The Latvian EconomyMonthly newsletter from Swedbank’s Economic Research Departmentby Dainis Stikuts and Mārtiņš Kazāks No. 1 • January 17, 2011Strong export-driven investment growth in 2011 • Most of GDP growth in 2011 came from investments into fixed assets; e.g., in 9 months of 2011, such investment grew by 24.6% year on year (YoY), contributing 5 percentage points to the GDP growth of 5.4%. The growth came from investments in equipment and machinery, which rose by 63% YoY in the first 9 months of 2011, making up 42% of all nonfinancial investments. Meanwhile, investments in buildings and infrastructure (40% of all nonfinancial investments) increased by only 9%. • The largest source of nonfinancial investments is companies’ own resources and loans. The rest is financed by EU structural funds. In 9 months of 2011, FDI inflow was about LVL 600 million, equivalent to about half of nonfinancial investments during that period. However, the largest part of foreign direct investment (FDI) was financial investment used to acquire existing real estate, and to strengthen banks’ balance sheets. Only 10% of FDI went into manufacturing. • Over the next few years, the Latvian economy will remain export driven. We expect single-digit growth in gross fixed capital formation during 2012. Growth of private sector investments depends on exports and, thus, the situation in the euro zone, whereas that of public sector investments depends on the state budget situation and access to EU funds.Kick-started by the 2008-2009 recession, the Contribution to annual GDP growth, ppeconomic structure has been shifting away fromdomestic consumption towards exports, and this 30process continued in 2011. The share of exports 20grew from 42.6% of GDP in 2007 to 56.1% in 9 10months 2011, and that of manufacturing (which 0exports about 60% of its output) from 10.7% to12.7%. The largest contribution to GDP growth in 9 -10months of 2011 came from investments (here, we -20limit analysis to gross fixed capital formation; -30inventories are not analysed due to data scarcity), -40which grew by 24.6% YoY, contributing 5percentage points to the total GDP growth of 5.4%. 2007 2008 2009 2010 2011Investments are still only about half of the pre-crisis Households Governmentlevel. This is largely due to the residential real Gross fixed capital form. Inventories Net exports GDP yoy grow th, %estate sector, which was overblown during theboom years and is still very inactive. Source: CSBL To grow output, develop products, and diversifyThe economic structure has become more markets, exporters need to invest. Capacitydependent on export demand. Hence, investment utilisation in manufacturing grew from 52% in theflows are very much driven by foreign trade activity. fourth quarter of 2009 to 66% in the fourth quarterFor example, manufacturing contributed 20%, and 2010 and continued to rise in 2011, reaching 68%transport and storage about 12% of all nonfinancial in the fourth quarter, which is close to the boom-investments in 9 months of 2011. The government years peak of 72%. The industries with the highestmade significant investments via EU structural capacity utilisation have been most active infunds – about 21% of all nonfinancial investments, investment, e.g., wood and metal manufacturing.mainly in infrastructure. Economic Research Department. Swedbank AB. SE-105 34 Stockholm. Phone +46 8 5859 1000. E-mail: firstname.lastname@example.org www.swedbank.com Legally responsible publisher: Cecilia Hermansson, +46 8 5859 7720. Mārtiņš Kazāks, +371 6744 5859. Lija Strašuna, +371 6744 5875. Dainis Stikuts, +371 6744 5844.
The Latvian Economy Monthly newsletter from Swedbank’s Economic Research Department, continued No. 1 • January 17, 2011Where were investments directed? What is the source of investments?Swift export growth explains the dynamics and the For the corporate sector, the major financing sourcestructure of nonfinancial investments. Investments of nonfinancial investments is own resources andin equipment and machinery increased by 63% YoY loans. Good cash flows and profit margins allowedin 9 months of 2011, amounting to 43% of all companies to build up deposits during 2010 (up bynonfinancial investments. Two-thirds of investments 36%) that had been depleted during the crisis. Byin machinery and equipment were done by major late 2010, deposit stock was already 6% above itsexporting sectors, such as manufacturing and pre-recession level. Despite still-good profittransport and storage. margins, deposits of resident nonfinancial corporations remained by and large flat in 2011. Thus, instead of increasing deposits, companiesNonfinancial investments, m LVL both invested in their capacity and reduced creditor Other f ixed assets 1000 120 exposures. For instance, by shifting their payment Equipment and machinery Buildings and inf rastructure dates for received deliveries from, say, the thirtieth 750 Long-term intangible assets 90 day to the first day after delivery, they obtain both Y oY growth, % (rs) discounts and liquidity buffer because, if necessary, 500 60 they could shift back to the payment on the thirtieth day and thus extend their liquidity without additional 250 30 borrowing. 0 0 Demand for new loans has increased too – they rose throughout 2011, and the total resident -250 -30 corporate loan stock has been growing month on month since summer. The rest of financing (about -500 -60 one-fifth of all nonfinancial investment) is EU 2008 2009 2010 2011 funding. Although not the largest source of Source: CSBL financing, EU funds have been instrumental in keeping up corporate investment activity as theyInvestments in buildings and infrastructure grew by significantly reduce the cost of private investment.9% in 9 months of 2011, accounting for about 40%of all nonfinancial investments. In contrast to the Loans to resident nonfinancial corporations,boom years, when activity was dominated by m LVLprivate sector housing developments, two-thirds ofinvestments in buildings and infrastructure in 2011 120 6000came from public administration, i.e., state andmunicipalities, as well as the energy and water 90 5750supply sector, where state-owned companiesdominate. Such projects are heavily supported byEU funds and have been used to provide stimulus 60 5500to recovering economic activity.During the recent years, the quality of investments 30 5250has changed. For instance, manufacturers now lookmore for high quality investments to improvecompetitive advantage or to develop niche products 0 5000instead of straight forward production volume Jan.11 Apr.11 Jul.11 Oct.11boosting. They try to buy the most modern and, in New loans issued Loans stock (rs)some cases, unique technology. Yet, to a large Source: FCMCdegree it is still buying foreign made technology and In 9 months of 2011, FDI inflow was about LVL 600machinery rather than developing their own. We million, equivalent to about half of nonfinancialhave not seen so far much of increase in investments during that period. Of course, not allexpenditures for research and development (R&D), FDI ended up as nonfinancial investment to boostwhich were 0.22% of GDP in 2010. These the economy’s gross fixed capital – 20% of FDIexceeded the pre-crisis level but still were just went into real estate (mainly the takeover of existingabout one-third of EU average. As most of Latvian real estate rather than new developments) and 32%companies are small to create their own research into financial intermediation (to strengthen thecentres, cooperation and government support is banks’ balance sheets). Manufacturing got onlyneeded to boost R&D and innovations. 10% and domestic trade 14% of FDI, most of which 2 (3)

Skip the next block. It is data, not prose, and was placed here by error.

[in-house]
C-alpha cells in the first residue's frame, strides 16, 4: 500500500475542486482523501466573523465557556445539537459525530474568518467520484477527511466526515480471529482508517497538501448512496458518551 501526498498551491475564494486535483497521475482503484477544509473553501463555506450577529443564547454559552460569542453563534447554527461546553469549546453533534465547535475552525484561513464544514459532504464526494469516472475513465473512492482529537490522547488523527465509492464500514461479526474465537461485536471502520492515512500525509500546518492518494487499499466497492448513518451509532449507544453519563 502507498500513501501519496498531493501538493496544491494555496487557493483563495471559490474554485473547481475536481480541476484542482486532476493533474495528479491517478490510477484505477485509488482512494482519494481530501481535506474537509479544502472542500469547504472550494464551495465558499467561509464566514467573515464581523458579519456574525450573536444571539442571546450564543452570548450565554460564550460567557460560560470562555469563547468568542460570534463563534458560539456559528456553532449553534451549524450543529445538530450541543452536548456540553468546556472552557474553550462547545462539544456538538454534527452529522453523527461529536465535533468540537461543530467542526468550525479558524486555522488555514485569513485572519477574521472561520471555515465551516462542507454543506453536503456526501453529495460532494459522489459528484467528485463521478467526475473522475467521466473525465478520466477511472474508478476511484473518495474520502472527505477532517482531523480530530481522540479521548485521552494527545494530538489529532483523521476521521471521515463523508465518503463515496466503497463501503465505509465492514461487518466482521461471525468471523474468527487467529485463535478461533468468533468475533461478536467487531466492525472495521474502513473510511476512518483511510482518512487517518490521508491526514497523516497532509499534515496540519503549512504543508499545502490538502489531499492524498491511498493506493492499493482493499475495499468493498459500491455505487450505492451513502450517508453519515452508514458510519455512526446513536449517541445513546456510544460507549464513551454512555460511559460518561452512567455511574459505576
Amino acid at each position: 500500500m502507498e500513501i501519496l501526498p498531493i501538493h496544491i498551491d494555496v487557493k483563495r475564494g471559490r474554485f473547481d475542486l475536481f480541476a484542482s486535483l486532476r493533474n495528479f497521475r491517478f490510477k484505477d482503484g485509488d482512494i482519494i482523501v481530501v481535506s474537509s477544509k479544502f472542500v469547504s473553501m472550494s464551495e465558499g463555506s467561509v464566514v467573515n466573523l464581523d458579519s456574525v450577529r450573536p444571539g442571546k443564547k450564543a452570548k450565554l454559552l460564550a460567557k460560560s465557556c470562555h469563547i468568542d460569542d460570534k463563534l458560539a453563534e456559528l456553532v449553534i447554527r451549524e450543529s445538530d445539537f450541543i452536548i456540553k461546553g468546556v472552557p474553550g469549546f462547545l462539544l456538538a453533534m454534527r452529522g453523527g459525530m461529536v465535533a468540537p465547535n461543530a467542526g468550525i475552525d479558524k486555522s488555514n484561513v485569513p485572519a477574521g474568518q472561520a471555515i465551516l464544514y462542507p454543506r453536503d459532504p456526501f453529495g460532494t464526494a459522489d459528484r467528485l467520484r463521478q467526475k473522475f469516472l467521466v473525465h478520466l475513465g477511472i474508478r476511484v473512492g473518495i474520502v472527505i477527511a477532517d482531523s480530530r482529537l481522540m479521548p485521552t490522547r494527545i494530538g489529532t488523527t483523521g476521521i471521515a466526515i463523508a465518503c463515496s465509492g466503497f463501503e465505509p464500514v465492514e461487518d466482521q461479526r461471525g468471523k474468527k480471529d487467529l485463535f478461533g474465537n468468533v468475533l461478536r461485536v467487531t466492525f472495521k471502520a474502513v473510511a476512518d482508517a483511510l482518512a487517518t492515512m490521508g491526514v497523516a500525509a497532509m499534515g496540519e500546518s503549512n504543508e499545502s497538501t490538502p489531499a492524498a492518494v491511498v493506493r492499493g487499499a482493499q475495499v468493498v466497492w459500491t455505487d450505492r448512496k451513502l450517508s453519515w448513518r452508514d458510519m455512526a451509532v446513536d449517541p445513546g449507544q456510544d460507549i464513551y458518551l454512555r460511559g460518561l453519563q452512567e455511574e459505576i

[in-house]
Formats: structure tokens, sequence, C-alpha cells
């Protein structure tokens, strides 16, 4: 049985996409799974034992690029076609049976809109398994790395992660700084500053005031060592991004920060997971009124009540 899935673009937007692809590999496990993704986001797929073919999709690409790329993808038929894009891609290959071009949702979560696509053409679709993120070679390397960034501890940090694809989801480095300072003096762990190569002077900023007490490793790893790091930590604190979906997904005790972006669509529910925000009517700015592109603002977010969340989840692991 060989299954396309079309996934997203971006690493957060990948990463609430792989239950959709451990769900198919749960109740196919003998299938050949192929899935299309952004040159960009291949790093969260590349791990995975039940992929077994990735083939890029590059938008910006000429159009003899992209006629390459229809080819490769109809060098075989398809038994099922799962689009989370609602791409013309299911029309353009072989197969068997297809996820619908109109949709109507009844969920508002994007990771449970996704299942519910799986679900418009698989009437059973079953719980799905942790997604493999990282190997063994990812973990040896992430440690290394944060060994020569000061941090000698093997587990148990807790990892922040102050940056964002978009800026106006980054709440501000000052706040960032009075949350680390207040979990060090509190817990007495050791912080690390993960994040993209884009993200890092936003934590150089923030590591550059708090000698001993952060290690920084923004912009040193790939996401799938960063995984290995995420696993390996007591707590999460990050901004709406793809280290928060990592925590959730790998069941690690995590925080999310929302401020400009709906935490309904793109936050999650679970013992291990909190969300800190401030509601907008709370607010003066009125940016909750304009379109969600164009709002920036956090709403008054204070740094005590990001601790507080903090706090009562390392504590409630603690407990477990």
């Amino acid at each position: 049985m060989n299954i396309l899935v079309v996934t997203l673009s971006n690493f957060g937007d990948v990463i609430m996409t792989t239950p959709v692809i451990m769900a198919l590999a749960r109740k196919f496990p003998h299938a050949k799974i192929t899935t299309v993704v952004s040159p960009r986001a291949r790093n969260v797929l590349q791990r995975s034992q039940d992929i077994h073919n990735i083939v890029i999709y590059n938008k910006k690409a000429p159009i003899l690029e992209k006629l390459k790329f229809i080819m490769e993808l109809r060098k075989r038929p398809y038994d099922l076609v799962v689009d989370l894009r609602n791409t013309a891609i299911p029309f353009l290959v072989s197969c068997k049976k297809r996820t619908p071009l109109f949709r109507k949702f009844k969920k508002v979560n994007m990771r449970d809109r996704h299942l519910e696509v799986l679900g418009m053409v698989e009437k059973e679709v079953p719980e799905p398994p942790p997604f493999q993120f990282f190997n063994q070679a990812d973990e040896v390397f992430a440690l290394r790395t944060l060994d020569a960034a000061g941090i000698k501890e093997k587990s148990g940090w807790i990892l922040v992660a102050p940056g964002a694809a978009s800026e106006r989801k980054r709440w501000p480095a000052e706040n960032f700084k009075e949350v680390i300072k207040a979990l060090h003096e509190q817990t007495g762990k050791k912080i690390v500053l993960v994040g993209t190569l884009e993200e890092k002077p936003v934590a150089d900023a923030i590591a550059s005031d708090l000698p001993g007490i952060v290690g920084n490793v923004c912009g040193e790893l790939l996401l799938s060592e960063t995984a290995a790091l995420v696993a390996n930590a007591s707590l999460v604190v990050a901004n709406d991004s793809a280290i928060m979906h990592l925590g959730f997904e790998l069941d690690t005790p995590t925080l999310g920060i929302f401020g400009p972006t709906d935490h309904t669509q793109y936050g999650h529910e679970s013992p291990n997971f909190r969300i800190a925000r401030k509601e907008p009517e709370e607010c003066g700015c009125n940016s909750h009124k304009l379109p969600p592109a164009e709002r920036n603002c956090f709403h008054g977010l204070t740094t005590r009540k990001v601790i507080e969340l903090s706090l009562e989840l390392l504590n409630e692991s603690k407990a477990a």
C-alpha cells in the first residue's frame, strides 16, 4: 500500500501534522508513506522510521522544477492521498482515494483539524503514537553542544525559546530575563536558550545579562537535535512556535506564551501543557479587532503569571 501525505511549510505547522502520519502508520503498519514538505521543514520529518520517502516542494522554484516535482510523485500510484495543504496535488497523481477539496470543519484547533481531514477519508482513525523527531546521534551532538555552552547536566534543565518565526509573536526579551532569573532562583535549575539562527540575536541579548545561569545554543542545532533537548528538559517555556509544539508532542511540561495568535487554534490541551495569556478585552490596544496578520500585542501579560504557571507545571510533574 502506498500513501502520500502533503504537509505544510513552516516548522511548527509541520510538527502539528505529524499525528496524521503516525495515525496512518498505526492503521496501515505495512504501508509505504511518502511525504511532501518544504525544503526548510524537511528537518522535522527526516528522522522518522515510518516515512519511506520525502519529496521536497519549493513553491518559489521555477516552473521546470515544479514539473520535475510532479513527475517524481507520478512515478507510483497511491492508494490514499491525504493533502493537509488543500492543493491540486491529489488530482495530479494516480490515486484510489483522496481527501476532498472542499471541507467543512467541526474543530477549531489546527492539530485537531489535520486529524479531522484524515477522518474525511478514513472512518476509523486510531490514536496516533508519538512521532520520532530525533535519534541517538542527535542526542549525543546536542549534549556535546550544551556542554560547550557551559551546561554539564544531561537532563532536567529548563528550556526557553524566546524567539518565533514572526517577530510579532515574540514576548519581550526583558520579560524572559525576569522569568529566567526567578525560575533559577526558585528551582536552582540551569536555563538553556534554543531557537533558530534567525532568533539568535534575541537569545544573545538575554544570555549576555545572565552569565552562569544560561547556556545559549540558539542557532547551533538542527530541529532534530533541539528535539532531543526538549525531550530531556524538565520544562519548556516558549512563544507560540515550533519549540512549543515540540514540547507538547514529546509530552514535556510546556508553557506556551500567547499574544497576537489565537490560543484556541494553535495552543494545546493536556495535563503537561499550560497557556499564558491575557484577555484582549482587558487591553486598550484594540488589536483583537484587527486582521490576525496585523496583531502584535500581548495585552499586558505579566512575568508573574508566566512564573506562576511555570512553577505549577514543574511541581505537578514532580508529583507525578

The Latvian Economy Monthly newsletter from Swedbank’s Economic Research Department, continued No. 1 • January 17, 2011was probably invested in fixed assets; however, FDI risk of suddenly weaker business confidence andof these two sectors represent only 12% of all investment activity in Latvia if the euro zonenonfinancial investments. situation continues to weaken.FDI inflow to Latvia in during 9 months of 2011 Confidence and nonfinancial investments 20 80 10 60 Real estate Domestic 0 40 20% trade -10 20 14% Manufac- -20 0 Financial turing -30 -20 intermed. 10% 32% -40 -40 Other -50 -60 24% Jan.06 Jan.07 Jan.08 Jan.09 Jan.10 Jan.11 Latvias manufacturing confidence Euro zones manufacturing confidence Source: Source: LaB Non financial investments, YoY grow th (rs) Eurostat Other factors that will weigh on investments in 2012Outlook are (i) shrinking profit margins and less own resources due to the forecast recession in the euroInvestments depend on the situation in Europe zone; (ii) higher risk premiums for loans owing tosince growth in the Latvian economy in the coming more stringent banking regulatory requirementsyears will remain export driven (i.e. household (e.g., Basel III requirements and higher paymentsincomes are expected to remain rather weak). In into the deposit insurance fund after the bankruptcyother words, investments depend on confidence on of Latvijas Krājbanka late last year); and (iii) a likelywhat will be the demand for Latvian exports, which temporary slowdown by exporters in investments,is largely determined by the depth and length of the which were considerable during 2011.sovereign debt crisis in the euro zone. Under the base scenario, we expect single-digitAs for 2012, we see the following factors driving growth in gross fixed capital formation during 2012;investment activity. Investments will be supported however, small negative quarterly growth in one orby (i) the large projects (e.g., in the energy sector, two quarters is very likely.infrastructure) that started in 2011 and will continuethis year; (ii) inflow of EU funds, which is expectedto be similar to that of 2011; and (iii) robust and stillrather high business confidence in the beginning of Dainis Stikuts2012. Mārtiņš KazāksThroughout 2011, manufacturing confidence inLatvia was surprisingly stable compared with that inthe euro zone and other major trade partners. Thismight suggest some nonlinearity in response tochanges in the external environment, i.e., there is aSwedbankEconomic Research DepartmentSwedbank AB. SE-105 34 Stockholm. Swedbank’s monthly newsletter is published as a service to our customers. We believe that we have used reliable sources and methods in the preparation of the analyses reported inLegally responsible publisher this publication. However, we cannot guarantee the accuracy or completeness of the reportCecilia Hermansson, +46 8 5859 7720 and cannot be held responsible for any error or omission in the underlying material or its use. Readers are encouraged to base any (investment) decisions on other material as well. Neither Swedbank nor its employees may be held responsible for losses or damages,Martiņš Kazāks, +371 6744 5859 direct or indirect, owing to any errors or omissions in Swedbank’s monthly newsletter.Dainis Stikuts, +371 6744 5844Lija Strašuna, +371 6744 5875 3 (3)